Off Piste around Mardale and Kentmere

It’s late September, the forecast is good and I’m still capable of getting out of the door early enough to be parked at the end of Haweswater by eight in the morning.

(In fact, it’s early January, the forecast is rotten and after two weeks off work – with mostly miserable weather – I’m finding it hard to drag myself out of bed until long after eight. But that’s by-the-by, bear with me here, I’m attempting the Sisyphean task of catching-up with my blog posts. And re-living a splendid day out into the bargain.)

I’d driven up in fine weather; it looked like blue skies and sunshine would be the order of the day, but Sod’s Law was in operation and the hills around the head of Haweswater were cloaked in cloud. However, I was a man with a plan – to join up some blue bits on the map, namely Small Water, Kentmere Reservoir, the River Kent and Blea Water – and I was not to be deterred. In fact, I was feeling pretty keen, and as I set-off to execute my plan – walking towards Small Water heading for the the Nan Bield Pass and hence Kentmere – rather than losing heart because of the weather, I was distracted by the left-hand skyline heading up towards Harter Fell. From below it looked like a ridge and a very tempting one at that, but a glance at the map revealed that it was really an edge formed by the intersection of the slopes above Small Water and the steeper eastern face of Harter Fell. Still….I’d never been that way before. I vacillated for a while as I plodded upward: should I stick with the original plan or divert onto Harter Fell?

In the end I compromised. I went to Small Water first….

 Small Water

….but then took a rising line across the slopes above it to hit the edge of the crags on Harter Fell’s eastern face, following those crags up onto Harter Fell.

I was pleased I took the diversion, although the views weren’t great.

Haweswater and clag 

Indeed, I was soon in the cloud. From odd glimpses I could sense that most of the Lake District Fells were bathed in sunshine; looking directly overhead I could see clear blue sky, but all around me was clag. I was pretty confident that it would lift though, and by the time I had descended to the Nan Bield, it had. From that point on sunshine ruled.

This is the view from Nan Bield…

Kentmere Reservoir from Nan Bield 

…down to Kentmere Reservoir. On the lower left-hand side of the photo you can maybe make out the path descending across the slope. I took a more direct route beside Lingmell Gill. I was heading for the Reservoir and the Kent. I have, over several strolls and several blogposts, been following the course of the Kent between sea and source, and was keen to walk this, as yet unexplored (by me anyway) upper section.

But as I followed the gill down, it wasn’t the reservoir, or the river which feeds it, which had my attention, but the magnificent, curving, north-east ridge of Ill Bell…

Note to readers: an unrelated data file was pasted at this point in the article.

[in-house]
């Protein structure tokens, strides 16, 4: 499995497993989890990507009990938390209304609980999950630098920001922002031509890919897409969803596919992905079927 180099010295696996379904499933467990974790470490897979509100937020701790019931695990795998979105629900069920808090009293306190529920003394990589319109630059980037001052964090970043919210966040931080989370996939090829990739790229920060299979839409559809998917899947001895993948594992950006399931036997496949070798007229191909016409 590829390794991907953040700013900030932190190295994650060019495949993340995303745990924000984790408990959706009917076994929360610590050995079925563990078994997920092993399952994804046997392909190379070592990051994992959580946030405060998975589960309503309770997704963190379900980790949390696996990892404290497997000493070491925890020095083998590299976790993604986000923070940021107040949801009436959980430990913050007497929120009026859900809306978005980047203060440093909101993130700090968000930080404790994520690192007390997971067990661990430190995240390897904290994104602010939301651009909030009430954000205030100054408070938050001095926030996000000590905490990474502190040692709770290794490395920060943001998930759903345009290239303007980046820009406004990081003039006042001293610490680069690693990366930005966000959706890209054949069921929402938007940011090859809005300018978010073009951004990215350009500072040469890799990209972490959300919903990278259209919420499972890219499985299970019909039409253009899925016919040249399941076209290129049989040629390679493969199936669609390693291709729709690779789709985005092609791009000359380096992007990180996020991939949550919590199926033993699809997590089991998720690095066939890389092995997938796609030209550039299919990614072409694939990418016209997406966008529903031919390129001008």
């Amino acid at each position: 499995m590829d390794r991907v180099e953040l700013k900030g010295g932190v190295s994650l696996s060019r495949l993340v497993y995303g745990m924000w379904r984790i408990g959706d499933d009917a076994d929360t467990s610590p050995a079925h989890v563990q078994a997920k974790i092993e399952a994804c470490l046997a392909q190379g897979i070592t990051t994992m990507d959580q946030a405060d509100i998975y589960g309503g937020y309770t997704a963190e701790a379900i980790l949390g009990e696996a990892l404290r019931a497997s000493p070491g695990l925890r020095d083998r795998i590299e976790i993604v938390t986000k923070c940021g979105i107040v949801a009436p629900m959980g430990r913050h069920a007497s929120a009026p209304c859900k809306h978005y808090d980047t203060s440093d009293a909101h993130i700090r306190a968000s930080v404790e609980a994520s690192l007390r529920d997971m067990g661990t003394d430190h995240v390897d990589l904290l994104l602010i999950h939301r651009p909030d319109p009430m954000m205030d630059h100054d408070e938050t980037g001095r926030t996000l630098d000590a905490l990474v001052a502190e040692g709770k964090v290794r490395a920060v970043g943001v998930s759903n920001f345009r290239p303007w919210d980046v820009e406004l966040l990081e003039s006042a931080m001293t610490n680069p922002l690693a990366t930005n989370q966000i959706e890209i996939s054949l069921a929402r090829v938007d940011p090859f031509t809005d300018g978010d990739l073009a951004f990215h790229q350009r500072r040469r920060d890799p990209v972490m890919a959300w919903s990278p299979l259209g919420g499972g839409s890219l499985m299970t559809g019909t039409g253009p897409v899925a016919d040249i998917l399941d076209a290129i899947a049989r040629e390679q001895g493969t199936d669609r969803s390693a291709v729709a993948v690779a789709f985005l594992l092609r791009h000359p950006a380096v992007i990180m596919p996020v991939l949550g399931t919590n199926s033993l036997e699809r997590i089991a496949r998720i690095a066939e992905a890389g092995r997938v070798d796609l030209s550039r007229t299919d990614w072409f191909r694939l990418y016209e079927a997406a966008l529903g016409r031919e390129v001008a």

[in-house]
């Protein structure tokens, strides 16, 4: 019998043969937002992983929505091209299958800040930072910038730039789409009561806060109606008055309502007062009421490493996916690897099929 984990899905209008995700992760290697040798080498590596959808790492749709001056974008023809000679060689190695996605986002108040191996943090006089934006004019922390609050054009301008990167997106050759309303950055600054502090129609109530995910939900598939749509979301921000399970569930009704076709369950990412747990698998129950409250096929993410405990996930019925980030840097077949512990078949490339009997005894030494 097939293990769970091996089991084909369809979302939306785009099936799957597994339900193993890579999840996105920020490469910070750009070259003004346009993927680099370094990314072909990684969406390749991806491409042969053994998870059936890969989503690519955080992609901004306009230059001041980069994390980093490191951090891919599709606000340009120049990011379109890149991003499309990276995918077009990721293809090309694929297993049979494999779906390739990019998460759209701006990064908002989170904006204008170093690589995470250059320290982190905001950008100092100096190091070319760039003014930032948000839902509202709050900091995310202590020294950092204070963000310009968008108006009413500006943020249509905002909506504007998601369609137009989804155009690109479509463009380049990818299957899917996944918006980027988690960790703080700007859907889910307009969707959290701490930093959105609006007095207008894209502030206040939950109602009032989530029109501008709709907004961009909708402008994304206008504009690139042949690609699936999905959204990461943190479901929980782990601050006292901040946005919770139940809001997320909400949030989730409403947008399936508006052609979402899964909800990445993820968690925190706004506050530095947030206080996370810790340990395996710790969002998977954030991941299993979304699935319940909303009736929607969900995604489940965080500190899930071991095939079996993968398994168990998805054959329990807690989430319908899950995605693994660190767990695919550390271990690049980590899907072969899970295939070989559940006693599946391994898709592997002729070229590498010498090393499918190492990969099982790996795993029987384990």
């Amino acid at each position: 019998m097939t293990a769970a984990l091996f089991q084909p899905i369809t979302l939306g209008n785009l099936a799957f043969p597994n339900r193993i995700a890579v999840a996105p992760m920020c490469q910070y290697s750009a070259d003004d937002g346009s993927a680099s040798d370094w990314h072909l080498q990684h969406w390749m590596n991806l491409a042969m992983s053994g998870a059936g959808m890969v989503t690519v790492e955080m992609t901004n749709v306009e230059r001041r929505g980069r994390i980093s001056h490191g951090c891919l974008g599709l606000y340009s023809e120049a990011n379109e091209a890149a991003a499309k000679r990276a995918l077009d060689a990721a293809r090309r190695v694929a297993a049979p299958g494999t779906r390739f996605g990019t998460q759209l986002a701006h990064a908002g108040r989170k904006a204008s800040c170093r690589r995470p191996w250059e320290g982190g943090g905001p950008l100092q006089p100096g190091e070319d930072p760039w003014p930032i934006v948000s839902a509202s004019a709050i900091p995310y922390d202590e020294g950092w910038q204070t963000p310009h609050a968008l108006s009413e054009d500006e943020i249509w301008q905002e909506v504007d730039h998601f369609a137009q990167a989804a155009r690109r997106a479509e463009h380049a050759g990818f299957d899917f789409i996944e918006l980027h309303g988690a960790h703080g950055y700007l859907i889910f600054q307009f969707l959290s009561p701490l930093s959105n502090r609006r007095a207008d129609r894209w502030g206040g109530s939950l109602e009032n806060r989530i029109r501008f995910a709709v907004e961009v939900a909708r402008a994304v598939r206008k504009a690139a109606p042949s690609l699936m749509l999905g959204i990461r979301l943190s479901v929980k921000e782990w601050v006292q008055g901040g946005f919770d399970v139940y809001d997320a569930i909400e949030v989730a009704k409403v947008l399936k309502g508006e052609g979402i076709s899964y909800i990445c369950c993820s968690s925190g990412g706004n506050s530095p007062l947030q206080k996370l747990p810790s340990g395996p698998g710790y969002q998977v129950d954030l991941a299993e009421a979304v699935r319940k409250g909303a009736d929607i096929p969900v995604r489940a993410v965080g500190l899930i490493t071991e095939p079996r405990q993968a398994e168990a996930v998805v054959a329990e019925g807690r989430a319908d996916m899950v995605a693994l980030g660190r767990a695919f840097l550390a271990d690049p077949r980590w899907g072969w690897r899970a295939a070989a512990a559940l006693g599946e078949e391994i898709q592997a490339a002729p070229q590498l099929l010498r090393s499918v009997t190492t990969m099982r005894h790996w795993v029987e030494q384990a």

Ill Bell and Froswick 

Ill Bell and Froswick. (That’s ‘ill bell’ not ‘3 in Roman numerals’ Bell)

Looks inviting doesn’t it? It’s another pathless ascent route which I haven’t yet explored and I was sorely tempted again. In the end, I decided to leave it for another time, but I must go back before too long.

I turned instead to the delights of the River.

River Kent - waterfalls and deep pools 

These deep plunge pools put a thought in my head, sunny as it was, and when I came across a slightly larger pool…

Another River Kent pool 

…I stripped off and went for a brief skinny dip. (I know: that’s created an unpleasant image for those of you that know me. I hasten to add that the valley was deserted – no innocent hikers were harmed in the making of this blog post. What’s more, in case you’re worried, the reservoir was built to feed mills further down the valley and isn’t for drinking water.) Was the water cold? Yes – and so was the breeze, but not too bad: my kids went swimming in Grasmere that same day, so it must have been a reasonably warm day.

River Kent and Gavel Crag 

I followed the dwindling river into Hall Cove where several streams meet to form it. The most prominent of those streams flows down the valley on the right of the picture below and I had thought of following that onward, but I was now drawn by the rocky shoulder of Gavel Crag.

'Gavel Crag' ridge 

The way was steep. The crags were broken, but I engaged in a little scrambling. There was probably a lot more to be had if you went looking for it, although nothing very sustained.

On the ridge 

Around the base of the crags and boulders this herb-like plant grew in profusion….

Interesting plant...? 

Can anybody offer an I.D.?

Now that I was on the plateau, the views were superb.

Hall Cove 

Looking down into Hall Cove.

Looking back down Kentmere 

Kentmere and it’s fells from Gavel Crag.

Looking West 

Another view